Journal article

Death beliefs, superstitious beliefs and health anxiety

James A, Wells A ...see all

British Journal of Clinical Psychology, vol. 41, issue 1 (2002) pp. 43-53

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Abstract

Explored the association between beliefs about death, superstitious beliefs, and health anxiety. It was hypothesized that negative beliefs about death and superstitious beliefs would be positively correlated with health anxiety. A sample of 106 Roman Catholics and 197 Atheists (52% male and 47.9% female, aged 18-79 yrs) completed a questionnaire measuring aspects of health anxiety, spiritual beliefs, and control variables consisting of demographics. Negative beliefs about death and superstitious beliefs were related to health anxiety within both samples. The expected negative relationship between positive beliefs about death and health anxiety was not supported in either sample. Death beliefs and superstitious beliefs, in combination with background variables, significantly predicted health anxiety in the Roman Catholic sample. For Atheists, although death and superstitious beliefs were identified as significant predictors, when considered with other variables, the additional variance accounted for was not significant. Negative beliefs about death and superstitious beliefs appear to be positively associated with health anxiety. These types of beliefs may have the potential to offer a useful addition to cognitive-behavioral models of health anxiety. (PsycINFO Database Record (c) 2010 APA, all rights reserved)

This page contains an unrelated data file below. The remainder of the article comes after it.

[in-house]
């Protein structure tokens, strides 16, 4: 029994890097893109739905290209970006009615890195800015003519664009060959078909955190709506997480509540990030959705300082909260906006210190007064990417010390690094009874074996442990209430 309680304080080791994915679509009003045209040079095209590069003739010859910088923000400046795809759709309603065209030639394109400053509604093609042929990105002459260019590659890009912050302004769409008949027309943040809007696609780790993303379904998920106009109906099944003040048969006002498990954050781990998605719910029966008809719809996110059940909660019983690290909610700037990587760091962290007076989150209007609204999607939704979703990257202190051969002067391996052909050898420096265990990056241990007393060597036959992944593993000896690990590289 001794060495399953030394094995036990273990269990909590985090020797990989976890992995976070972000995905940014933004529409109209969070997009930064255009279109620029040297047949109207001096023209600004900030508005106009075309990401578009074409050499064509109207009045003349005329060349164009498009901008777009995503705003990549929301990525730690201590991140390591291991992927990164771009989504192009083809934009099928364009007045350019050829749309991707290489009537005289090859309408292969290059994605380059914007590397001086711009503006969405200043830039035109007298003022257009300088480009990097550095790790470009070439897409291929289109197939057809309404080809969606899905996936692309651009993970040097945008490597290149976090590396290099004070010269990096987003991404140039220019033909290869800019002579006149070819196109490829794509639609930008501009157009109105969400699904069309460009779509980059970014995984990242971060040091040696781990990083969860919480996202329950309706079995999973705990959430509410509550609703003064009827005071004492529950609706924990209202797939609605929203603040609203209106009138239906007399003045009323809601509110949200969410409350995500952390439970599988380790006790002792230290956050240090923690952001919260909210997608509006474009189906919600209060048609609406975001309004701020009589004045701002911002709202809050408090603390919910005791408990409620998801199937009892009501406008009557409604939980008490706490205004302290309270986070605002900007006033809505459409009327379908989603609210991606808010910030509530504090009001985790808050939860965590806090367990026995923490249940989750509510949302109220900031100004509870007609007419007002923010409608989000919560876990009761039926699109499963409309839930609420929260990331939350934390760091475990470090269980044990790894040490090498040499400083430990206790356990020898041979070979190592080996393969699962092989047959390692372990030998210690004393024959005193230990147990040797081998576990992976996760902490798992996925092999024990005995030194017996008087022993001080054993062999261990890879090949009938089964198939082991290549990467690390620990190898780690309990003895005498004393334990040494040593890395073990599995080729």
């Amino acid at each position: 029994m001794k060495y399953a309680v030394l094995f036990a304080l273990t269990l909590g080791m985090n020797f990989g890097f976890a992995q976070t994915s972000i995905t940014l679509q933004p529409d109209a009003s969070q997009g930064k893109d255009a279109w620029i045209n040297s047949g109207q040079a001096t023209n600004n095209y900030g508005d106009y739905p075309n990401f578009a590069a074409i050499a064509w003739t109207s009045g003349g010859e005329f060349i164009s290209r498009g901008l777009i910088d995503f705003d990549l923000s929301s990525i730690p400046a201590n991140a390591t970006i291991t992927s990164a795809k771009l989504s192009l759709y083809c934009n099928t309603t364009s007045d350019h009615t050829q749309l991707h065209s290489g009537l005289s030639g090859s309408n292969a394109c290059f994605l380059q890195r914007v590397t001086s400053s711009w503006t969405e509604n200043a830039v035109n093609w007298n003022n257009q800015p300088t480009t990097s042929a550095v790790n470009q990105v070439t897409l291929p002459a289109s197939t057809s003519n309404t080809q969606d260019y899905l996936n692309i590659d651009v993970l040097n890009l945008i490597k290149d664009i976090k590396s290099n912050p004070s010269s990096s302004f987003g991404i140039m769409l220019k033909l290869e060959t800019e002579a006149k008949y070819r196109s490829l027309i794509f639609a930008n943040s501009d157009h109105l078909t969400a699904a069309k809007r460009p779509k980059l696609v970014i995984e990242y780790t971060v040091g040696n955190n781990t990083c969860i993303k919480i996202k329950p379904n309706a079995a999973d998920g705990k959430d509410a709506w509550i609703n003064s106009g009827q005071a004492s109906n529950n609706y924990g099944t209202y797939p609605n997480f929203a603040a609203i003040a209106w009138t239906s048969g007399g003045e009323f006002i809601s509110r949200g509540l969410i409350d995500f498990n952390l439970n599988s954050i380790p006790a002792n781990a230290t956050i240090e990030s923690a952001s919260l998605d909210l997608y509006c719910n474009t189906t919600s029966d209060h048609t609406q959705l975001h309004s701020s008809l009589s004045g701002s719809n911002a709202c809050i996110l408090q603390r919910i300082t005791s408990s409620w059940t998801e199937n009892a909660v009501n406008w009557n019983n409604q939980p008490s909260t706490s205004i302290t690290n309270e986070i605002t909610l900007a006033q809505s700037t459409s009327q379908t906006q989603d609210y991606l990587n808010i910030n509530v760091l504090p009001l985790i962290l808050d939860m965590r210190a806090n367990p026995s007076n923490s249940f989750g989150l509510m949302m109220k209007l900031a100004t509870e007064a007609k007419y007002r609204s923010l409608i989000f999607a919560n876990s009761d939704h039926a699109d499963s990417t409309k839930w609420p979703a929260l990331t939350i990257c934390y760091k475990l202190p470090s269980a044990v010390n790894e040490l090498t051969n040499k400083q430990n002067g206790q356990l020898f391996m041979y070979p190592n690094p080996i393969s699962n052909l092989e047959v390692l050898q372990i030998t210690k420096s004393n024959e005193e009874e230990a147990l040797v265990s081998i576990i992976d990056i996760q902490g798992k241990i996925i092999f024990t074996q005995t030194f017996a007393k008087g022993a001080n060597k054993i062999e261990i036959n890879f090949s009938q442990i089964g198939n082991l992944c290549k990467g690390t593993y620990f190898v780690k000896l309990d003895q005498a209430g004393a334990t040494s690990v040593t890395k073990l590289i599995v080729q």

Author-supplied keywords

  • 2920 Religion
  • Anxiety*
  • Atheism
  • Atheists
  • Death Attitudes*
  • Health Attitudes*
  • Religious Beliefs*
  • Roman Catholicism
  • Roman Catholics
  • Superstitions*
  • beliefs
  • death beliefs
  • health anxiety
  • spiritual
  • superstitious beliefs

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Authors

  • Abigail James

  • Adrian Wells

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